The Department for Business, Innovation & Skills have re-opened the Trawlermens Compensation Scheme. The scheme is now open for applications until 30 April 2010.
Please contact my consituency office on email@example.com with your address if you would like to be sent an application form. Or alternatively, call the Trawlermen Helpline on 0845 604 3477 where you can request the form and also get advice on whether you are eligible to apply.
The important point to remember about the limited re-opening of the trawlermen’s compensation scheme that I helped the British Fishermen’s Association to secure in 1999 is that it will principally be the men whose payments were reduced by the so called “break in service” rule who will rightly benefit.
This rule insisted that if a fisherman worked outside the industry or sailed on non-Icelandic trawlers for longer than 12 weeks, their compensation (calculated at £1000 for each year of service) applied to the years after the break but not before.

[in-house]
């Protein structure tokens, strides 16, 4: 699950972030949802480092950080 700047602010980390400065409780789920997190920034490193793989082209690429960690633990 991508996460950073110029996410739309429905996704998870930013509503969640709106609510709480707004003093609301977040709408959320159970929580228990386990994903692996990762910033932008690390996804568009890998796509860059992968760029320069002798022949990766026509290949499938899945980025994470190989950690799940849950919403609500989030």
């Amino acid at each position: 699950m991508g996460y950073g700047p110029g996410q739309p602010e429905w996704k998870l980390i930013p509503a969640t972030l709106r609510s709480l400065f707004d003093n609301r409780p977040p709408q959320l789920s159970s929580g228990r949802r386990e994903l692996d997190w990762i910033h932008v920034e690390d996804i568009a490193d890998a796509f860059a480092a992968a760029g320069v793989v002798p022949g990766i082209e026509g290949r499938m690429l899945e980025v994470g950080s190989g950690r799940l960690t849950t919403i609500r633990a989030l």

Every trawler based in Hull went to Icelandic waters so the main problem concerned men prescription flagyl such as the late Johnnie Johnson, a stalwart of the BFA, who because of serious illness had to work ashore for over a year. Thus Johnnie, who spent his whole life at sea, received much less than the £20,000 maximum.
The Parliamentary Ombudsman has ruled that this aspect was unfair and all those men affected will have their payments recalculated on their aggregate service over the last 20 years of their career.
Port MPs have also succeeded in their argument that new claims from people who didn’t come forward when the scheme was open between 2000 and 2003 can submit a claim now but conditions apply and such new claimants should contact me.
There are a couple of other minor points too complex to explain here but I will be distributing claim forms to those trawlermen who have contacted me already and these will be available throughout the City after the 31 July.
Men like Ron Bateman and the late Ray Smith from the now defunct BFA worked hard to achieve a compensation scheme. This modification will correct an anomaly and pay between £5 million and £10 million to those affected.